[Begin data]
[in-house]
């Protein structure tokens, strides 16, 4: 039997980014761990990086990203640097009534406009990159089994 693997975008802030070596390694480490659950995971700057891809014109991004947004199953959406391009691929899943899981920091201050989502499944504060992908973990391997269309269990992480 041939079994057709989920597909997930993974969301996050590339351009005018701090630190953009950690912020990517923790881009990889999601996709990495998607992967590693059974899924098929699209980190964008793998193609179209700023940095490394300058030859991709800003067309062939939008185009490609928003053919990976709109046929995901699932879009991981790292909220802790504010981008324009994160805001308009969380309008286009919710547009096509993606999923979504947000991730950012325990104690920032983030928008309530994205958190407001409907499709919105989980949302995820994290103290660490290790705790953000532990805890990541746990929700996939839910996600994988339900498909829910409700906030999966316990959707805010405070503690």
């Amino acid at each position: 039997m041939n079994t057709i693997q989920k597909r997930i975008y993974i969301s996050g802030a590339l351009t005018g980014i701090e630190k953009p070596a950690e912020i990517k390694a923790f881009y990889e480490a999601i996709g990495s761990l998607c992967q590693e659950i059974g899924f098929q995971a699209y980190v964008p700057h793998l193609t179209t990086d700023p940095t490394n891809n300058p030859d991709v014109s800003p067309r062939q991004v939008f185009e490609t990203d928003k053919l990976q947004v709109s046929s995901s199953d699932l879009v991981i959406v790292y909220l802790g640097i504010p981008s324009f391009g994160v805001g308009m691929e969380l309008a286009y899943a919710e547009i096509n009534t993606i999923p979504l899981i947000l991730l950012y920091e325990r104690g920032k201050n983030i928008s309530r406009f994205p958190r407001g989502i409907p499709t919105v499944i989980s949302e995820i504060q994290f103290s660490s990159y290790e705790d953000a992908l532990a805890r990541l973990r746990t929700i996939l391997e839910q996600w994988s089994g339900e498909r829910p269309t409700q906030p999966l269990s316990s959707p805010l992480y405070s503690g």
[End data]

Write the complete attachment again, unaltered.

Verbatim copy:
[in-house]
């Protein structure tokens, strides 16, 4: 039997980014761990990086990203640097009534406009990159089994 693997975008802030070596390694480490659950995971700057891809014109991004947004199953959406391009691929899943899981920091201050989502499944504060992908973990391997269309269990992480 041939079994057709989920597909997930993974969301996050590339351009005018701090630190953009950690912020990517923790881009990889999601996709990495998607992967590693059974899924098929699209980190964008793998193609179209700023940095490394300058030859991709800003067309062939939008185009490609928003053919990976709109046929995901699932879009991981790292909220802790504010981008324009994160805001308009969380309008286009919710547009096509993606999923979504947000991730950012325990104690920032983030928008309530994205958190407001409907499709919105989980949302995820994290103290660490290790705790953000532990805890990541746990929700996939839910996600994988339900498909829910409700906030999966316990959707805010405070503690």
């Amino acid at each position: 039997m041939n079994t057709i693997q989920k597909r997930i975008y993974i969301s996050g802030a590339l351009t005018g980014i701090e630190k953009p070596a950690e912020i990517k390694a923790f881009y990889e480490a999601i996709g990495s761990l998607c992967q590693e659950i059974g899924f098929q995971a699209y980190v964008p700057h793998l193609t179209t990086d700023p940095t490394n891809n300058p030859d991709v014109s800003p067309r062939q991004v939008f185009e490609t990203d928003k053919l990976q947004v709109s046929s995901s199953d699932l879009v991981i959406v790292y909220l802790g640097i504010p981008s324009f391009g994160v805001g308009m691929e969380l309008a286009y899943a919710e547009i096509n009534t993606i999923p979504l899981i947000l991730l950012y920091e325990r104690g920032k201050n983030i928008s309530r406009f994205p958190r407001g989502i409907p499709t919105v499944i989980s949302e995820i504060q994290f103290s660490s990159y290790e705790d953000a992908l532990a805890r990541l973990r746990t929700i996939l391997e839910q996600w994988s089994g339900e498909r829910p269309t409700q906030p999966l269990s316990s959707p805010l992480y405070s503690g």